What’s the Best Way to Classify Michigan’s Common-Core Testing Plans?

By Andrew Ujifusa — November 24, 2014 1 min read
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Earlier this month, we told you about Michigan’s “blended” approach to English/language arts and math tests for this school year. The Michigan Student Test of Educational Progress (M-Step) test, which will be administered next spring, will utilize items from the Smarter Balanced assessment as well as items developed by Michigan teachers.

You may recall that my colleague Catherine Gewertz and I have created an interactive map that tracks states’ E/LA and math testing plans for this year. We’ve updated it to reflect Michigan’s new testing plans, and I’ve embedded it here in the blog in case you’re deep enough into the weeds on this stuff that you like to track it (like we do).

Michigan’s decision presented new questions for us to consider: Should we say that its plans fall into the “other” category, since the state’s test will include items designed by its own educators? Or should we classify it as a “Smarter Balanced” state because consortium-written items will be in the test?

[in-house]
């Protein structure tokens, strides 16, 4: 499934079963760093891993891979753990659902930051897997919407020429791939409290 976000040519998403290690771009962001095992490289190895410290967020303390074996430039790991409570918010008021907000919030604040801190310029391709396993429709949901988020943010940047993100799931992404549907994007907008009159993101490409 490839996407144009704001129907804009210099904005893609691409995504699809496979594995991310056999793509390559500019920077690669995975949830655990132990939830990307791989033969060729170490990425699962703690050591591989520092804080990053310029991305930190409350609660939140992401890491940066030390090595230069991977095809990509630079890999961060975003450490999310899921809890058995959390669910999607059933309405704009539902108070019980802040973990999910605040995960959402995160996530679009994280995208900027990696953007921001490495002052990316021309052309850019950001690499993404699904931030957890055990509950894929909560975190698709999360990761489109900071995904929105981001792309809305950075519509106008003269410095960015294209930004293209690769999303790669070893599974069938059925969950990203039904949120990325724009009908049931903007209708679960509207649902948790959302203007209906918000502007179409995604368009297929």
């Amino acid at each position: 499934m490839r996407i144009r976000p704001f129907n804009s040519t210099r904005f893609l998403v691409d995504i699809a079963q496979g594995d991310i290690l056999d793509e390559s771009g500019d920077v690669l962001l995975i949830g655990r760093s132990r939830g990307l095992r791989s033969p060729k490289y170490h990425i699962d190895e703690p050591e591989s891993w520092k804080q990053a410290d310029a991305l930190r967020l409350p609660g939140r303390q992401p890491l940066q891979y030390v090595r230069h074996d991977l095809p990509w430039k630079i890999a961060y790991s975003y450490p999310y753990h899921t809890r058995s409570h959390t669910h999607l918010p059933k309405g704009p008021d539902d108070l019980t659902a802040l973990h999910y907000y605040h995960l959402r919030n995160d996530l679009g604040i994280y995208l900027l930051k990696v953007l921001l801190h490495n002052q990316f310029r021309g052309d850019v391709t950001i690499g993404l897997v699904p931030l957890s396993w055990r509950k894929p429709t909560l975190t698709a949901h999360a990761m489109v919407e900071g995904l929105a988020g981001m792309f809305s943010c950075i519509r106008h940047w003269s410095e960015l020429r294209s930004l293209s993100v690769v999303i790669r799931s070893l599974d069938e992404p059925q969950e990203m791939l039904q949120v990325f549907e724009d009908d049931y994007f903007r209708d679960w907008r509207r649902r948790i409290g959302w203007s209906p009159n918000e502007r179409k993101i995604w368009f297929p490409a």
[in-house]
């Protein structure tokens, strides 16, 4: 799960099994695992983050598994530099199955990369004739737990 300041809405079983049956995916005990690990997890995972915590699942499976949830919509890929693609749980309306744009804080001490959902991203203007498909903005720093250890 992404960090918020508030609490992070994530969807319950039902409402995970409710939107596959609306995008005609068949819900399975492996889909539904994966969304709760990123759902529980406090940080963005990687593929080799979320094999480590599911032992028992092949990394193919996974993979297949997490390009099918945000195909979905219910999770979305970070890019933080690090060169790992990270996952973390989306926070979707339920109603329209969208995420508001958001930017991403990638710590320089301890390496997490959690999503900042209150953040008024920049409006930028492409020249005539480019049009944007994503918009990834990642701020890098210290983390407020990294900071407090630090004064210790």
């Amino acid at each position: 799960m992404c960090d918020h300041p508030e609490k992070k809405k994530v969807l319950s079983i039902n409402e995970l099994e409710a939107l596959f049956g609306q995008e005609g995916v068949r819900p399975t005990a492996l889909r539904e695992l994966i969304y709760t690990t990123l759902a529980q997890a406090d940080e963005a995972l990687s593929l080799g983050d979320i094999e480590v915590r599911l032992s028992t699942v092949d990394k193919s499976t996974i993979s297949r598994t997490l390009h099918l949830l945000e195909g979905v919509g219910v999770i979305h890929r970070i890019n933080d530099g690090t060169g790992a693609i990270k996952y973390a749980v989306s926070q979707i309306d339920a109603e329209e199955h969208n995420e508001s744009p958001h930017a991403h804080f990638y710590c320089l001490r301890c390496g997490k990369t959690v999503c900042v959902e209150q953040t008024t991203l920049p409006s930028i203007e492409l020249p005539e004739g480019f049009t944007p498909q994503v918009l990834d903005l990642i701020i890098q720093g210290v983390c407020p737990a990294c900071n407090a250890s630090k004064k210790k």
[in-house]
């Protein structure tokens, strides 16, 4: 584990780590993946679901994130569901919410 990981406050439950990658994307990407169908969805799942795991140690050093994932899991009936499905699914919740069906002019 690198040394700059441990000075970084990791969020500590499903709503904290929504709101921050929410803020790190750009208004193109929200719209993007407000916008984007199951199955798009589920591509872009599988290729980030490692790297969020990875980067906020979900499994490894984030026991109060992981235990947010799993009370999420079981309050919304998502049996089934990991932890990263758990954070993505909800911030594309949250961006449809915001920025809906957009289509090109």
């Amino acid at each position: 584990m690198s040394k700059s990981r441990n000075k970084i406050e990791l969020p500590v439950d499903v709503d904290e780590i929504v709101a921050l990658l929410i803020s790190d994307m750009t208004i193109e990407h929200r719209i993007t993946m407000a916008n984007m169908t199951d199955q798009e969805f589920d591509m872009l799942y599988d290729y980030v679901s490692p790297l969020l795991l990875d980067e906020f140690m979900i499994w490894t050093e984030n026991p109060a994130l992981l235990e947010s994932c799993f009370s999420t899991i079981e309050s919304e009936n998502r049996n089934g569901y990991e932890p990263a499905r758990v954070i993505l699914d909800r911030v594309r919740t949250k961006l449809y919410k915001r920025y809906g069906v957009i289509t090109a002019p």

We decided ultimately that it’s best to say that the Wolverine State is a “Smarter Balanced” state in E/LA and math for this school year. Here’s why:

The Michigan Department of Education told us that while the 2014-15 E/LA and math tests will contain both Smarter Balanced items and items developed by Michigan teachers, the teacher-developed questions will be in field-test mode this year, so they won’t count towards students’ scores on the M-Step exams. (Michigan, like other Smarter-Balanced states, field-tested the consortium’s items during the 2013-14 school year.)

Earlier this year, Michigan lawmakers approved a bill that required the state to develop new Michigan Educational Assessment Program tests in English/language arts and math. (CORRECTION: I originally said that the bill also prohibited the administration of Smarter Balanced, but in fact the legislation did not mention that assessment.) This blended M-Step assessment is the Michigan education department’s response to that law. It will be interesting to see how state legislators respond. Will they think the testing plan reflects what they wanted? And if they don’t, and they decide to up-end the plan, where does that leave schools and districts as testing time draws near?

Below is our testing map, updated as of Nov. 19, including Michigan’s classification as a Smarter Balanced state:

A version of this news article first appeared in the State EdWatch blog.